More than 14,000 RBS and Santander customers did not receive accurate Private Protection Insurance reminders over a six-year period
The Competition and Markets Authority (CMA) is taking action against Santander and Royal Bank of Scotland after they failed to send out accurate Payments Protection Insurance (PPI) reminders.
The UK competition watchdog says that RBS and Santander breached a 2011 Order requiring PPI customers to receive an annual reminder from their provider that clearly sets out how much they’ve paid for their policy, the type of cover and their right to cancel.
The CMA has ordered the banks to appoint an independent body to check their PPI rules and put in place procedures to ensure that similar incidents do not happen again.
Both banks were previously warned about their PPI practices in 2016.
Adam Land, the CMA’s senior director of remedies, business and financial analysis, says: “It is unacceptable that some banks aren’t providing PPI reminders – or are sending inaccurate ones – eight years after our order came into force. The legally binding directions we’ve issued today will make sure that both RBS and Santander now play by the rules.
“These are serious issues that, in the future, may result in fines if the government gives us the powers we’ve asked for.
“For now, we expect RBS to repay all affected customers quickly, and for both RBS and Santander to make sure that similar breaches do not happen again.”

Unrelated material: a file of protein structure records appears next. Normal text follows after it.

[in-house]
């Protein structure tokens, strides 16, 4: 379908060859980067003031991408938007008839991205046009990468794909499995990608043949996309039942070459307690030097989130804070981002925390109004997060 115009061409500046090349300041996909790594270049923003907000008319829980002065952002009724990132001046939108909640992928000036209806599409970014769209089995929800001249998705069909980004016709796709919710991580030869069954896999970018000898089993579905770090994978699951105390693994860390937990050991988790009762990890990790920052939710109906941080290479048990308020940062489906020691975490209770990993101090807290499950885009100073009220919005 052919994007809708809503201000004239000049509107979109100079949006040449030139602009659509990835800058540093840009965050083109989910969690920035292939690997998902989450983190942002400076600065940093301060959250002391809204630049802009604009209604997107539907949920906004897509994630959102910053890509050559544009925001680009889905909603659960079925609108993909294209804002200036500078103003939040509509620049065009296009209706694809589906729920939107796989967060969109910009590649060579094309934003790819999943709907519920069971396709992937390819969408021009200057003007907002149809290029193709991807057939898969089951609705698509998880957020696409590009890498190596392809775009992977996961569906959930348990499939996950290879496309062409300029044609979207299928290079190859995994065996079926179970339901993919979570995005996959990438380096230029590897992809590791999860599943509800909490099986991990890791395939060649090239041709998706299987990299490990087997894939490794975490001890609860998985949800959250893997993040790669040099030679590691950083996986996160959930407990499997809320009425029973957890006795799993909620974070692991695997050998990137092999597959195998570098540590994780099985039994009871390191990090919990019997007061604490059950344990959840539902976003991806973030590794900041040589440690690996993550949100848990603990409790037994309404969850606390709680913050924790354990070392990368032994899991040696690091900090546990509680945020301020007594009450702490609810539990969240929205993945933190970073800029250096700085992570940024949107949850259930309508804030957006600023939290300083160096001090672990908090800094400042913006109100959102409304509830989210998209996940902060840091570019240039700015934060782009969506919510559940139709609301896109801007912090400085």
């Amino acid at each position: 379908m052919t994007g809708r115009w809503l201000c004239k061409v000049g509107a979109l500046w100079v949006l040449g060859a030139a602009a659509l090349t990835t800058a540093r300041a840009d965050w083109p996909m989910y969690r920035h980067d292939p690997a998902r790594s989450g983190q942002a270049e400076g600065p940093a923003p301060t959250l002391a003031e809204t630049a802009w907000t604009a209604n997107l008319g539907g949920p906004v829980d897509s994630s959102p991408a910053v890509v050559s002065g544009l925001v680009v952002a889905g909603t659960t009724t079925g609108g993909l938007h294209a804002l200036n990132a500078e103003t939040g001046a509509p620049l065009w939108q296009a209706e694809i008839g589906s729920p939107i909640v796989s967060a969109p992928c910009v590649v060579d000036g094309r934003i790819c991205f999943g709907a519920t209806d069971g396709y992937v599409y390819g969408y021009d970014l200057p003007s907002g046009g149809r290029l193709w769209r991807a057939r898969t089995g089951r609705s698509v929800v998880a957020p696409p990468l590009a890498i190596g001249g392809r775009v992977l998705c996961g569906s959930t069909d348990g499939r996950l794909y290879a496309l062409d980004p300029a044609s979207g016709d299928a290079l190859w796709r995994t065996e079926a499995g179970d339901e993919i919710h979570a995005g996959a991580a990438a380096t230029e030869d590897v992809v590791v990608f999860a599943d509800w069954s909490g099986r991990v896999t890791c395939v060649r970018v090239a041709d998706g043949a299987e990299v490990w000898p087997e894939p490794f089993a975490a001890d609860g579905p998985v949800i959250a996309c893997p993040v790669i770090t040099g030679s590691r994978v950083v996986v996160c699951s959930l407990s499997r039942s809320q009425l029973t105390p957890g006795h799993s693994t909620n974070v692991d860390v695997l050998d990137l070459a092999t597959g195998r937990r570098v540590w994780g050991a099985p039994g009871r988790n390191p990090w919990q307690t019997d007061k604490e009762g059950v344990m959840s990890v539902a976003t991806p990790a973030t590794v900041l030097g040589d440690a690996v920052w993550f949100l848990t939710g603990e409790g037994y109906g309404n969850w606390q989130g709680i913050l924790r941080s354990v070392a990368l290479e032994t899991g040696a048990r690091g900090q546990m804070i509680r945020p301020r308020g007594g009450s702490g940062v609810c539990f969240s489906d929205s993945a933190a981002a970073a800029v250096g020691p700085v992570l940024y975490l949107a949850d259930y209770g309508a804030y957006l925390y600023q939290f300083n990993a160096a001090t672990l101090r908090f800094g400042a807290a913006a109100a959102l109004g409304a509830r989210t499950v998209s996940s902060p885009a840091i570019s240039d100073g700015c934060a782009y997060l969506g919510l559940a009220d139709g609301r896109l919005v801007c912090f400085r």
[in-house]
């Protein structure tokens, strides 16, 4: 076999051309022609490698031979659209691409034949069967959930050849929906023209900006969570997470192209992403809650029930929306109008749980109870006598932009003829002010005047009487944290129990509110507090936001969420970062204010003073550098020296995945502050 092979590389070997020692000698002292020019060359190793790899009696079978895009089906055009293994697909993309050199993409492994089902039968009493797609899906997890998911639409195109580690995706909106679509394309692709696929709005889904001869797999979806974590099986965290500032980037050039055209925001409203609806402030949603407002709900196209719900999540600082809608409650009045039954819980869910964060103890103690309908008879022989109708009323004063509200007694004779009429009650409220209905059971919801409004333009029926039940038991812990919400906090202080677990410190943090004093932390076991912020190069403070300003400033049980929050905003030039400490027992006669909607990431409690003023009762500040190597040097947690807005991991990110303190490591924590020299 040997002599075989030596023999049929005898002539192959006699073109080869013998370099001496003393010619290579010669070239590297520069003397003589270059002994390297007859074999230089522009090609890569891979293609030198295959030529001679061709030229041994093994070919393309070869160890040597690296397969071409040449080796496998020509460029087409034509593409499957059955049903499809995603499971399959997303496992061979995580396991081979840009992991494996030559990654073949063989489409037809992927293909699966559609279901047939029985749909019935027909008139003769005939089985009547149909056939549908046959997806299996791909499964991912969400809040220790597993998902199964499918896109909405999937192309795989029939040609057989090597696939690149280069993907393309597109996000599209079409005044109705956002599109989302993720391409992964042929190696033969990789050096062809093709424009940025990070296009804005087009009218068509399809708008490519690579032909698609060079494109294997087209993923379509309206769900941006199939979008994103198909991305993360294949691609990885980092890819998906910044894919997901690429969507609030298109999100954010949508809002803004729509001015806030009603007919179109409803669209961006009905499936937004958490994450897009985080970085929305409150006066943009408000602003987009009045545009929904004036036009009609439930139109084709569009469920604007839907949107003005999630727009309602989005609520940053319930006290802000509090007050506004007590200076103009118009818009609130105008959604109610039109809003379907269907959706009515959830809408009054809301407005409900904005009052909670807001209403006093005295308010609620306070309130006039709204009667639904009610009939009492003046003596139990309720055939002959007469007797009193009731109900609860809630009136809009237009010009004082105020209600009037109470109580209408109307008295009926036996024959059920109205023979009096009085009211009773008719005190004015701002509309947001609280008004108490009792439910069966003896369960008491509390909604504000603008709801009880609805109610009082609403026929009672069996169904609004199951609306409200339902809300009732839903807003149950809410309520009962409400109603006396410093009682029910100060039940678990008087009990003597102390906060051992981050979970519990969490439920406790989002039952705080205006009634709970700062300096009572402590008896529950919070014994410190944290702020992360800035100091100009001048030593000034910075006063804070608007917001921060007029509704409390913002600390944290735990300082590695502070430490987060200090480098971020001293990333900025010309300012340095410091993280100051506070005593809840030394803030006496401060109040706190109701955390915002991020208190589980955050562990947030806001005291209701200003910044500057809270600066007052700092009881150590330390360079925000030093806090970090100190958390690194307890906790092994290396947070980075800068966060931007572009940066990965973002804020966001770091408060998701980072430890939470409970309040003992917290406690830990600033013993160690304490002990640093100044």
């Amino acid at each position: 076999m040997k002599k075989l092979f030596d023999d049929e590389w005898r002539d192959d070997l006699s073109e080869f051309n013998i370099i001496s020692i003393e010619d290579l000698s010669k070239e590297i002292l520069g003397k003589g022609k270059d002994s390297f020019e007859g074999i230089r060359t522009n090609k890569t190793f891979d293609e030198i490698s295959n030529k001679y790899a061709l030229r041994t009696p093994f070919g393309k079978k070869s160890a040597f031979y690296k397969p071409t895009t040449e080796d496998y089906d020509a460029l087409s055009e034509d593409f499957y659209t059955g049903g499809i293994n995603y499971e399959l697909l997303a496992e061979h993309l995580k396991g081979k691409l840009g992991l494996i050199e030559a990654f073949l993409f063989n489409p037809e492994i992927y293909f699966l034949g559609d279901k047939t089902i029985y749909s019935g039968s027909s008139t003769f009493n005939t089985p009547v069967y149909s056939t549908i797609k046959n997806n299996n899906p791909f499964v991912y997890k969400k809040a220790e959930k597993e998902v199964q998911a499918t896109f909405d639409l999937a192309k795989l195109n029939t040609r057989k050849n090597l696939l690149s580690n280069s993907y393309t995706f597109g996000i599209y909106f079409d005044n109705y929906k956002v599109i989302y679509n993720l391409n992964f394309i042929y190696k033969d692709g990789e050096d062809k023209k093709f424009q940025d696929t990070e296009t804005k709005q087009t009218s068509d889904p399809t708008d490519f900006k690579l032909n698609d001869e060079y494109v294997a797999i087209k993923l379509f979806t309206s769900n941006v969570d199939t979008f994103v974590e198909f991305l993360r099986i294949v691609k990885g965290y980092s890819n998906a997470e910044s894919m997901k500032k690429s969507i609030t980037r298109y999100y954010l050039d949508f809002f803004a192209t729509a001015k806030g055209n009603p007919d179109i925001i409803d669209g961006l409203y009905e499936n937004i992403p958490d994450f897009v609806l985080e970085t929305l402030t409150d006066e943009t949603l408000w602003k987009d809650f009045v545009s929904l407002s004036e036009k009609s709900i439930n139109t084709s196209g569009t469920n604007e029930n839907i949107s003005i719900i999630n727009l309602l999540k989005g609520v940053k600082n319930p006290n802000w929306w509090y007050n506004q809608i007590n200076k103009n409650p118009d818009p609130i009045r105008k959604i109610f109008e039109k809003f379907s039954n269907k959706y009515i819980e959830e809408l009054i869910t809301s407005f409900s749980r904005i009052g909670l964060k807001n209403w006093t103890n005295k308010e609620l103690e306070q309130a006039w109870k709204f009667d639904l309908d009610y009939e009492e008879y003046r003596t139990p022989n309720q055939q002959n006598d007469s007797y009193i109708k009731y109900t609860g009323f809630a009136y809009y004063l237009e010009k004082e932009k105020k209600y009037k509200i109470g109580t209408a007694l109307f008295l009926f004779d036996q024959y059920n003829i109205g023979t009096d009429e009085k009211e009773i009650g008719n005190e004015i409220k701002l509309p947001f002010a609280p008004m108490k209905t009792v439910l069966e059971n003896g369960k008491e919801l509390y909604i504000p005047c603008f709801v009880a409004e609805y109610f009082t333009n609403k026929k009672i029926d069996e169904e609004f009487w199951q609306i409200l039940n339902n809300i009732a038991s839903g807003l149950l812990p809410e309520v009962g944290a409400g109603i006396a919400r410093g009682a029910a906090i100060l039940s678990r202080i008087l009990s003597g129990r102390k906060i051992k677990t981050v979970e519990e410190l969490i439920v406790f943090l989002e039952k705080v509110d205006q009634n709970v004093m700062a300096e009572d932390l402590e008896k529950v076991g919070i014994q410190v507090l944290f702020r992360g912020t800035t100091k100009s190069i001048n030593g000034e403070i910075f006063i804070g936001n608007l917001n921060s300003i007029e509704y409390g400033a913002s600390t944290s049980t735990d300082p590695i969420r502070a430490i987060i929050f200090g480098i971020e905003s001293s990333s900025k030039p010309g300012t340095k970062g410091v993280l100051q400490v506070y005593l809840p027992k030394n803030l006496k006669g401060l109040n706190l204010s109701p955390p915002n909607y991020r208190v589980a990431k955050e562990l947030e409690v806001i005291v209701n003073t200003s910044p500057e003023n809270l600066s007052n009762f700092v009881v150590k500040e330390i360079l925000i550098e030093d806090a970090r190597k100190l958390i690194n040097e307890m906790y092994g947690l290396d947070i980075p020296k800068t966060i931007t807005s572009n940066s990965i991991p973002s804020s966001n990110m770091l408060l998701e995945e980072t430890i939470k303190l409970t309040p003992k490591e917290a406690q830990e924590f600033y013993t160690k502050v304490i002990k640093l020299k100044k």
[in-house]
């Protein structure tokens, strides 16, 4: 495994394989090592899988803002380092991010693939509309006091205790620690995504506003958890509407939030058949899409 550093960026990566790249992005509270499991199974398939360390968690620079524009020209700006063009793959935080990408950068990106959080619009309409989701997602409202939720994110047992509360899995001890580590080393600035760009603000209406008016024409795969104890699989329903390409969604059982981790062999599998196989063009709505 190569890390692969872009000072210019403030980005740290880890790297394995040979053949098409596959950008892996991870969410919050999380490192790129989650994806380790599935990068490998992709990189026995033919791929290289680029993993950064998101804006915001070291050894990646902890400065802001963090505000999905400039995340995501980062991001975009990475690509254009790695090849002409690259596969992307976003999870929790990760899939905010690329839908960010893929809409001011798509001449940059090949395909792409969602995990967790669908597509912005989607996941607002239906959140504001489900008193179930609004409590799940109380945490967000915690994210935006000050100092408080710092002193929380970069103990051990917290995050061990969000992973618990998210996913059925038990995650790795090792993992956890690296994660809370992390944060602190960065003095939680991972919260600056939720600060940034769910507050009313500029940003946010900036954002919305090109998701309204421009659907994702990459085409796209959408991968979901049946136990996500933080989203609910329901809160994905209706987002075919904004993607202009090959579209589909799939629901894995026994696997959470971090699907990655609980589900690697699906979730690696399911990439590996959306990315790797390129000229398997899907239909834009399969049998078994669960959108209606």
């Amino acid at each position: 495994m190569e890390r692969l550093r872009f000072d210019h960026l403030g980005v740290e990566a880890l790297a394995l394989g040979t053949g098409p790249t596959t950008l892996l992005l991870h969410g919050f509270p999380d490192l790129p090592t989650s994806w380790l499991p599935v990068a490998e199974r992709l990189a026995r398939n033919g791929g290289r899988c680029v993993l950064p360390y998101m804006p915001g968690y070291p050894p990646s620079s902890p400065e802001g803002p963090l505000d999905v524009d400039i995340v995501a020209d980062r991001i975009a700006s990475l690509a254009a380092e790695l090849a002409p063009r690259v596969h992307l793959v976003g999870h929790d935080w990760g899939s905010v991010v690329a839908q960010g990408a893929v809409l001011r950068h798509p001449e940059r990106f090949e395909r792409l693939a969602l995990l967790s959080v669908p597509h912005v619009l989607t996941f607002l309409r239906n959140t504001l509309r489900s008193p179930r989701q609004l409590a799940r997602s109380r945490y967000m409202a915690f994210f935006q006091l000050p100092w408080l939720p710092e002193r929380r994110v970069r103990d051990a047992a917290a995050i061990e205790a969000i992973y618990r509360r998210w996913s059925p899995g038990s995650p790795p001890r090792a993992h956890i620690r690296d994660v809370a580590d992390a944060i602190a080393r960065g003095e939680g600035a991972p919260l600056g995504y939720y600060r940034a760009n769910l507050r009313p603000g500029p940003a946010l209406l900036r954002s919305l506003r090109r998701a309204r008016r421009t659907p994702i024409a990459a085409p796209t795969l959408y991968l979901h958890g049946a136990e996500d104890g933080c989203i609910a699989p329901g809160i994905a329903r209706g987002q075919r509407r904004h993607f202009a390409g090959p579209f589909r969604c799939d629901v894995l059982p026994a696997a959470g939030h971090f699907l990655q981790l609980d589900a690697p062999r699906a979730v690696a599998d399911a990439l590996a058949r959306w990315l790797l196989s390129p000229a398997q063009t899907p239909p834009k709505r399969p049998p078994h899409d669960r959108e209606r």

What did the banks do wrong?
RBS failed to provide reminders to almost 11,000 of its customers for up to six years, meaning those affected were unable to fully assess whether they wanted to continue paying for PPI.
In fact, some customers may not have even been aware they still had PPI.
An RBS spokesperson says: "We are contacting those customers who may not have received their annual PPI review letters and have put systems in place to ensure that this does not happen again. We would like to apologise to any customers affected."
Meanwhile, Santander sent out out annual reminders containing incorrect information to over 3,400 of its mortgage PPI customers from 2012–2017.
A Santander spokesperson says: “We’re sorry that as part of a communication about their PPI policies, a small number of customers who were in arrears received incorrect information on their mortgage balance.
“Customers were not financially impacted as a result and would have been aware of their correct mortgage balance through their annual mortgage statement and other communications. We informed the CMA as soon as we became aware of the issue and have taken steps to ensure it does not happen again.”
What should you do if you are affected
Those affected should already have heard from their bank.
RBS has now written to those affected, providing a reminder of their right to cancel their policy.
Santander says the error did not affect the actual mortgage payments or any of the PPI information.
Once the issue was fixed all customers received correct information in their 2018 PPI Annual Review letter.
Time is running out to claim PPI
People looking to make a PPI claim have until 29 August 2019. Consumers who haven’t complained to their provider by this date won’t be able to claim money back for PPI.
Anyone who has taken out a credit card, loan, overdraft, mortgage or store card over the past 30 years can make a claim.
If you have taken out a loan or credit product but aren’t sure whether you had PPI, you can ask the provider of those products.
Your provider will then get back to you to tell you if you had PPI. If you did and you are unhappy with how it was sold you can then make a complaint.
If you complain to your provider directly, you will avoid paying a claims management company, which could take up to 25% of your compensation.